As modern asset management firms look for new databases to meet the needs of the emerging personas within their firms, more and more they are looking at cloud data warehouses. However they are finding that the standard offering is not aligned with the expectations of the folks tasked with rolling out the cloud data transformation to end users.
Industry organizations have attempted to address this by setting frameworks to help firms know how to organize data within a cloud data warehouse. The EDM Council last fall issued a framework to manage data in the cloud by setting standards, controls and best practices.
Data managers might need something more, however, and the answer lies in understanding who is using the data and to what end. In user experience design, personas contain behavior patterns, goals, skills, attitudes and background information that when put together, create a portrait of the user – and financial firms should use these personas to help relate to their users’ needs.
Who is using this data?
The first group using this data are risk management and quantitative analysts. These users may want the ability to take in data and see & interact with it in a cloud schema, or a raw, analytical format. For example, when indices, pricing, or customer holdings data is pulled into the system, they may not want it highly normalized and structured; all they want is a business information layer to control who has access to the data and make it possible to audit the data within the cloud data warehouse. From there these users can plug into their local toolkit of choice to make risk models, risk management, analysis, and signal generation. Historically, these users have simply gone out and acquired this data in a raw format independently from data vendors, leading to issues with efficiency, duplicate data, cost, and regulatory concerns. In the near term, this group is the primary driver of cloud data transformation.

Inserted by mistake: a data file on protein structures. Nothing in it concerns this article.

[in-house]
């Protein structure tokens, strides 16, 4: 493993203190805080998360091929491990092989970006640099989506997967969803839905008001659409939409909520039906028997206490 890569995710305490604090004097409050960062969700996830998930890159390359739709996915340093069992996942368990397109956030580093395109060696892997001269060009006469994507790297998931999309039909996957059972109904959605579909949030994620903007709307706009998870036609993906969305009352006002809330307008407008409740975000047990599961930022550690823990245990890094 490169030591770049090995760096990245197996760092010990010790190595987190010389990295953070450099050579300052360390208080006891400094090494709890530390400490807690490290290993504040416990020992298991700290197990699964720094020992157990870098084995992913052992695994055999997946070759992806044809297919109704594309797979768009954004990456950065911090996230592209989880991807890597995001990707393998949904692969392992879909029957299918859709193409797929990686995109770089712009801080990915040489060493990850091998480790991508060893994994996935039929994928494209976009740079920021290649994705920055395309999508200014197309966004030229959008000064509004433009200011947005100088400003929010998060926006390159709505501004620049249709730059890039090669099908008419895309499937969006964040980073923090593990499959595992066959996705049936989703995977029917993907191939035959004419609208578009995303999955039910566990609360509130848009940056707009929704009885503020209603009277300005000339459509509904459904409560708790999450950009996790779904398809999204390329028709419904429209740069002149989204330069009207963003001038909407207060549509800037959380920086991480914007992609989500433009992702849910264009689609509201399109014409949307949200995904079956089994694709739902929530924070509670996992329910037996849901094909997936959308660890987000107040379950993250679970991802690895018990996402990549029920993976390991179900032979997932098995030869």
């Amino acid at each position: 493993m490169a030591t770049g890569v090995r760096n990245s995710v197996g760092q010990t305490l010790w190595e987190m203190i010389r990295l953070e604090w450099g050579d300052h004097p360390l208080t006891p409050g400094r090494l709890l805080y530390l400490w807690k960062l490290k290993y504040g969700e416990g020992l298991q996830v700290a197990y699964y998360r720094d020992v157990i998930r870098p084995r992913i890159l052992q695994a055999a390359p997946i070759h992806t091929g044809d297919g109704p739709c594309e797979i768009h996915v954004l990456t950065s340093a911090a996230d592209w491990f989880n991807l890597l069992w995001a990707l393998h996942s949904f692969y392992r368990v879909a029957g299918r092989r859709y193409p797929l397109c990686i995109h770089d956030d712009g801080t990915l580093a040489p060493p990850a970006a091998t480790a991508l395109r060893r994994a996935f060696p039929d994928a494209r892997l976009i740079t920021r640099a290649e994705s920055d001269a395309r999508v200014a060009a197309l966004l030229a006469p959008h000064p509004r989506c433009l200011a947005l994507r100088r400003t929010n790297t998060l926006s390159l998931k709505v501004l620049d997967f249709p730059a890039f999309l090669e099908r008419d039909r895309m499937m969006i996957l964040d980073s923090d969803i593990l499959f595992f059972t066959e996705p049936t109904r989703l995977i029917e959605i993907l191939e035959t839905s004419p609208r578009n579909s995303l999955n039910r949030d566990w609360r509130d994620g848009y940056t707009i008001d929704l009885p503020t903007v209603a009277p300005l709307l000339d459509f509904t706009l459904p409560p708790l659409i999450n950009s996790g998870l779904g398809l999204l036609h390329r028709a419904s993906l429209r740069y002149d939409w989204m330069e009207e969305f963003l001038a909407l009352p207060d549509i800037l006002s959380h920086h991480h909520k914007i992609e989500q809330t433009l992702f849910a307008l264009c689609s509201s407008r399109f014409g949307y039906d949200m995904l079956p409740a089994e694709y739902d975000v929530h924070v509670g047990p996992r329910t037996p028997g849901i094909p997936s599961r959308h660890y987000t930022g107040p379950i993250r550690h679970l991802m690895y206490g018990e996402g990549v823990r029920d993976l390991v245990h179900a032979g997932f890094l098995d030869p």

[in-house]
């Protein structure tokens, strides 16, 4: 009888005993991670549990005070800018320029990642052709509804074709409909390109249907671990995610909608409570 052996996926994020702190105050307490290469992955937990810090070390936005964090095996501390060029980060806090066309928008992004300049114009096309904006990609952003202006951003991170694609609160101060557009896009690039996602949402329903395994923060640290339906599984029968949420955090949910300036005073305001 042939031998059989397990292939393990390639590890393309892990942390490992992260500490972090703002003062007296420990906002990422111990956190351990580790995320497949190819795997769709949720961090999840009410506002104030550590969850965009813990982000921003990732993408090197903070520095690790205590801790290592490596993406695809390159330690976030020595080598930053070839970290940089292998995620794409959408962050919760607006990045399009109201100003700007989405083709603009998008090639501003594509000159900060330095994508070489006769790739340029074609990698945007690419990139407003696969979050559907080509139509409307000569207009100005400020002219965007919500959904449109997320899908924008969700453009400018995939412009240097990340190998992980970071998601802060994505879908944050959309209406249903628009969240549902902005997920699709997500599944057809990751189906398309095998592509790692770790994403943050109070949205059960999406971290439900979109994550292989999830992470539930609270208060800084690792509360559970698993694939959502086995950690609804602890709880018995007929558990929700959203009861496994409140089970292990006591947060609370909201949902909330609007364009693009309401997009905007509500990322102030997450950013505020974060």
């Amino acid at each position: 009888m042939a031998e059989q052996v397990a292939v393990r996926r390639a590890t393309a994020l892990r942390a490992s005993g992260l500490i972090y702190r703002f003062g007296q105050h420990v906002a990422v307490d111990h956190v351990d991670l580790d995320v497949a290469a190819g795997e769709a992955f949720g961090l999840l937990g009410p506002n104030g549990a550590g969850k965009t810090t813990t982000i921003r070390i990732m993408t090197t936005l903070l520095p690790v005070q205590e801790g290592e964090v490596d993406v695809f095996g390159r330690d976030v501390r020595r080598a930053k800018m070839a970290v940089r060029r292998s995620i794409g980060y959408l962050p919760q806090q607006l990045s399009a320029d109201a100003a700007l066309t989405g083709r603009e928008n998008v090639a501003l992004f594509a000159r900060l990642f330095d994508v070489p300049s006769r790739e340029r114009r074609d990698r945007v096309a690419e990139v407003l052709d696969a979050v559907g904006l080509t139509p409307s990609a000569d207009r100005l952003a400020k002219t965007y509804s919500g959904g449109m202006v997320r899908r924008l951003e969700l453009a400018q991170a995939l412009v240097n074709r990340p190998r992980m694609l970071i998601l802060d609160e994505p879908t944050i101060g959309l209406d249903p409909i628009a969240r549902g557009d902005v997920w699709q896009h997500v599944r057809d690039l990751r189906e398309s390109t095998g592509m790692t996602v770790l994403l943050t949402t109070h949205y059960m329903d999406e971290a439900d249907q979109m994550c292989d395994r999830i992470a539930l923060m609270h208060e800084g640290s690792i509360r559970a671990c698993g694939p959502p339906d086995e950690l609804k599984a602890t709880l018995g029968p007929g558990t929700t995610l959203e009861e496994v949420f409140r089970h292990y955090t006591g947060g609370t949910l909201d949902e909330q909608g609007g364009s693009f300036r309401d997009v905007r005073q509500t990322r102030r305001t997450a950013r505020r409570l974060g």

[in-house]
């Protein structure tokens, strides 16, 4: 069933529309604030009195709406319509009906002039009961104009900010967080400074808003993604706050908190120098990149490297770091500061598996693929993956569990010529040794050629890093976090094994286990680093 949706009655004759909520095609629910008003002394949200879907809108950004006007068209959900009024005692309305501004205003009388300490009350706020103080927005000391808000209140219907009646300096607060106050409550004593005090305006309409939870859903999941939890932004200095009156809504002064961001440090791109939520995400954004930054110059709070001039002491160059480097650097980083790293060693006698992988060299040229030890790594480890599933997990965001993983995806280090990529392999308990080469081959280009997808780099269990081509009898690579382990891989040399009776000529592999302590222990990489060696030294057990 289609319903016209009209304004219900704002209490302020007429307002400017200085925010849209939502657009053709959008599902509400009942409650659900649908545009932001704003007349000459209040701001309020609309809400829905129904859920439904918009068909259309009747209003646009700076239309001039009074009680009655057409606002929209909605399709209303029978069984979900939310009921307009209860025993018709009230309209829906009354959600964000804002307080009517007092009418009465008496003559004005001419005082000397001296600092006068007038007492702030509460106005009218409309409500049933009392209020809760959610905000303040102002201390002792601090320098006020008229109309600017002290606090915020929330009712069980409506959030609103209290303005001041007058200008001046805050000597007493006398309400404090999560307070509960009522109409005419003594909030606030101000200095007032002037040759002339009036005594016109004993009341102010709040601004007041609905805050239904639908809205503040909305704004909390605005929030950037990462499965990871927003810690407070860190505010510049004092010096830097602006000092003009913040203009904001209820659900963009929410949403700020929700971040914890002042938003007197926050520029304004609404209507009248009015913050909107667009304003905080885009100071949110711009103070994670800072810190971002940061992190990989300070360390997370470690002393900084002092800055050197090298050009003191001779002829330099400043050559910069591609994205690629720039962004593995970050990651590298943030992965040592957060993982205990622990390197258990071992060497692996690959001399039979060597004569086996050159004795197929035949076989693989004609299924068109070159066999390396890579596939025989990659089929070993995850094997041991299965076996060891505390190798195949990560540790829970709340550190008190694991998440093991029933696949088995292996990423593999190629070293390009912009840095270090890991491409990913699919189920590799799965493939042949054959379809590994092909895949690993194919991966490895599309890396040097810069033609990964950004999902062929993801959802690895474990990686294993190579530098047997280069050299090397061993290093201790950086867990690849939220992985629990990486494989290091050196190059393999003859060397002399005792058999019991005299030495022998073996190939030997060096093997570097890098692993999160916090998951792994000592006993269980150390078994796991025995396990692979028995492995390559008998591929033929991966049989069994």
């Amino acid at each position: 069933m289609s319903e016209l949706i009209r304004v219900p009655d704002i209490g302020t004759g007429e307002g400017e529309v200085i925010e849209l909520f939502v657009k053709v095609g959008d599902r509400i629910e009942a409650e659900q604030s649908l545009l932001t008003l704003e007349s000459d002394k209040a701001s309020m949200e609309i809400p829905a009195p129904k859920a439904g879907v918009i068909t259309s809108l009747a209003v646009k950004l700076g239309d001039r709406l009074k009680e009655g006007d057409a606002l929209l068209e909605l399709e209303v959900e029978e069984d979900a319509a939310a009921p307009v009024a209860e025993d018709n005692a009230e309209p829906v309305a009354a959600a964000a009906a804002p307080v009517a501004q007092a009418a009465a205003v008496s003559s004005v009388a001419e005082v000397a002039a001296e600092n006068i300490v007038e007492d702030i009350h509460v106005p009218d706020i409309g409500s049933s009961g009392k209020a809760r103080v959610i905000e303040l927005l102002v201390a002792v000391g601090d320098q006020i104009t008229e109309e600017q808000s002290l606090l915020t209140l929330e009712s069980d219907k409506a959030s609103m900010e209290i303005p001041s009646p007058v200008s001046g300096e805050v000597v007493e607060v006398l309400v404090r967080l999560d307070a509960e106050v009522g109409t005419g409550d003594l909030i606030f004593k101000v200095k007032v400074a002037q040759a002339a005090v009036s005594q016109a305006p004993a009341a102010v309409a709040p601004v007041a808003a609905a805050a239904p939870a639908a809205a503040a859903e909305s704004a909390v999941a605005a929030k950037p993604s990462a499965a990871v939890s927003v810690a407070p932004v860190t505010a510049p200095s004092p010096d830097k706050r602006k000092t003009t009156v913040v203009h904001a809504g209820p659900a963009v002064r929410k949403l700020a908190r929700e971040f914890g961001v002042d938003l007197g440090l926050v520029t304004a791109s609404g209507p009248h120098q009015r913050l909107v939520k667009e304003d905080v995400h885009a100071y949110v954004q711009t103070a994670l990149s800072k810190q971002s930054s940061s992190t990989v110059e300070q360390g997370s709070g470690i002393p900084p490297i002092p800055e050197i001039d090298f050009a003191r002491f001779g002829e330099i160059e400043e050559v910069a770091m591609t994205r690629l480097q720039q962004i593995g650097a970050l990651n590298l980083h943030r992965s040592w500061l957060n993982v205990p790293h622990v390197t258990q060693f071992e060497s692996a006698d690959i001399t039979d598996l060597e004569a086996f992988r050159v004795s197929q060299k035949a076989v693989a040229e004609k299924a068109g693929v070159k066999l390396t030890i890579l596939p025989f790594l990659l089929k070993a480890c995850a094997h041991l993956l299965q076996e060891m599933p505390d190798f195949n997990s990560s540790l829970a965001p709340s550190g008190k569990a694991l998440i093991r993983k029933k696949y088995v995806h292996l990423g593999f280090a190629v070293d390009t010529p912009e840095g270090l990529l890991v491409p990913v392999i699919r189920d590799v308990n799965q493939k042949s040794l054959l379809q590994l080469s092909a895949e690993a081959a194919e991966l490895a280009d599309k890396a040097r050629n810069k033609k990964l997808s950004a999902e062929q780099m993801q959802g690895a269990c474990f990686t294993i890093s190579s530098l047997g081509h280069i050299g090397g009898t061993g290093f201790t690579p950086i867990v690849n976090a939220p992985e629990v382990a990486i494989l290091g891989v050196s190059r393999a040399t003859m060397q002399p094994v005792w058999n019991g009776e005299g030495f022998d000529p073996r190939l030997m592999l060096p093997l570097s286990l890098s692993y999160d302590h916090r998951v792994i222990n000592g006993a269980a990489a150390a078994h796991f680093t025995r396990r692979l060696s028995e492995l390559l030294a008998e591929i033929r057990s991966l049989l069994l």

Once firms overcome the initial problem set of the cloud schema, the cloud data warehouse will be exposed to other personas within the firm such as portfolio managers. With that, the requirements for the data inevitably change and the data will need to be more structured and organized. Portfolio managers need highly cleansed, highly structured, easily consumable data to run reports, allocate assets and make investment decisions. Data in this format has historically been available through traditional enterprise data management systems, but rarely lived simultaneously alongside the raw data format.
Who could use this data?
Cloud data warehouses also make it possible for certain financial professionals to get data they weren’t receiving before. A front-office equities manager, for example, might want fixed-income research data, but they simply aren’t getting it because their firm has siloed what they will receive. In the past, that type of fixed-income data would be owned only by the fixed-income desk. Having a mix of data from different sources covering different topics better informs the investment decisions of such a front-office equities manager.
Other potential users are sales and marketing professionals, who get more access to better data generated by customer relationship management systems underpinned by a cloud data warehouse. Firms can then design better products – ones that might fill gaps in the marketplace – by better addressing investor preferences. While this user group may not be the primary or secondary driver of the cloud data transformation, they (and their firm) can certainly benefit greatly from getting more access to quality data.
The problem – and the solution to cloud data transformation
The challenge is deciding on the right infrastructure for the use cases within the firm now, while also being scalable to future needs. GoldenSource’s Cloud Data Services (CDS) addresses the need to access the same data in different formats to different personas with different needs simultaneously, while also future-proofing firms from changes or evolutions as they grow.